7. With luck this “private enquiry” (brings to mind the old TV series “Public Eye” with the late Alfred Burke playing the seedy PI Frank Marker) will be able to report to Huhne in his jail cell,

  8. Counterpoint. Elected representatives should vote according to their conscience and their stated policies when elected, a balance needs to be struck there, and sometimes compromise is needed. I’m fine with that.

    These Tory MEPs were elected in 2009, on the 2009 Tory EU manifesto, and due to the godawful closed list system, none can claim a personal mandate.

    That manifesto clearly and explicitly set out climate change as being a key area of Tory policy, Cameron campaigned on it as well.

    None that I’ve seen (and I’d be happy to see evidence to the contrary, I’ve not seen it doesn’t mean it’s not there) disavowed the manifesto commitment.

    Not sure what business it is of Huhne’s as he’s not a Tory, this really should be handled by a Tory, but they are basically breaking an election pledge. Whether they’re right to do so is a different issue, naturally, but…

  9. presumably the tory meps were talking to fossil fuel companies who want to stop a big nuclear build out. There will be no coal or gas generation if we have the big nuclear build out. If we go wind then at least gas companies can expect to keep some business, but nuclear electricity ends all fossil fuel electricity generation.

  10. Huhne is quite possibly the most repellent person in UK politics, and remember this is a field which includes both Milibands, Ed Balls, Vince Cable, John Bercow and Harriet Harman. If enacted, his policies will end up killing people. In a just world, he would be held to the same account company officers are when their products or services go awry and people are harmed. I think an equivalent charge to corporate manslaughter should apply to bestial, doctrinaire cretins like Huhne (well, really, I’d cheerfully see him hanged, drawn and quartered, but I’d settle for life without parole.)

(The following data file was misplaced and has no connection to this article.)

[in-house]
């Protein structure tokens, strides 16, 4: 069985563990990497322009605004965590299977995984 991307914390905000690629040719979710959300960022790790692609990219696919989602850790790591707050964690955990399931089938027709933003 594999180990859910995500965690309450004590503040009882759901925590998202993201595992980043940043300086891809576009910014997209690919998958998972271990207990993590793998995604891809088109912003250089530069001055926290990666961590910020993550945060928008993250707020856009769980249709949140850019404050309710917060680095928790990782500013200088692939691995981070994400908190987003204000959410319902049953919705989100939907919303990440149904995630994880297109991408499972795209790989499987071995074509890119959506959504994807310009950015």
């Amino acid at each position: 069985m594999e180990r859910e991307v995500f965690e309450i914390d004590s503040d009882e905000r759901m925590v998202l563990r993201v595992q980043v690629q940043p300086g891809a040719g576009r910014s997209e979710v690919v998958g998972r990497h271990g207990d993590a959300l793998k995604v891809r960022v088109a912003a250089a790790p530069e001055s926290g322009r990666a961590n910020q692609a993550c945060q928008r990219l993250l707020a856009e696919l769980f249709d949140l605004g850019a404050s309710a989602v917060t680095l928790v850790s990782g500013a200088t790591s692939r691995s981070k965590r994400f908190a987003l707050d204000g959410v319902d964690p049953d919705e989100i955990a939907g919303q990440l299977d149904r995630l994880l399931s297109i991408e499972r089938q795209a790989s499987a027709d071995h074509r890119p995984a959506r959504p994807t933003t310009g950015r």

11. Matt,

    Gordon Brown showed as that legally manifestos aren’t binding.

    If all we are selecting is party apparatchiks who will only do the bidding of the party leader then the EU is even more f*cked up than I had realised.

  12. Simon, manifestos aren’t legally binding, correct. And I don’t expect those elected to just do what they’re told.

    I do expect candidates to declare an intention to vote against the policies they’re campaigning on if they intend to do so. With the exception of Helmer, who’s been consistent on it, got a link to any of them saying they’d vote differently during the election?

  13. Matt,

    No, I was making a general point from a middle aged cynic watching a politician didn’t do something that was promised story.

    Given the witch hunt after the vote I can understand it if they didn’t signal their intentions before hand.

Leave a Reply

Your email address will not be published. Required fields are marked *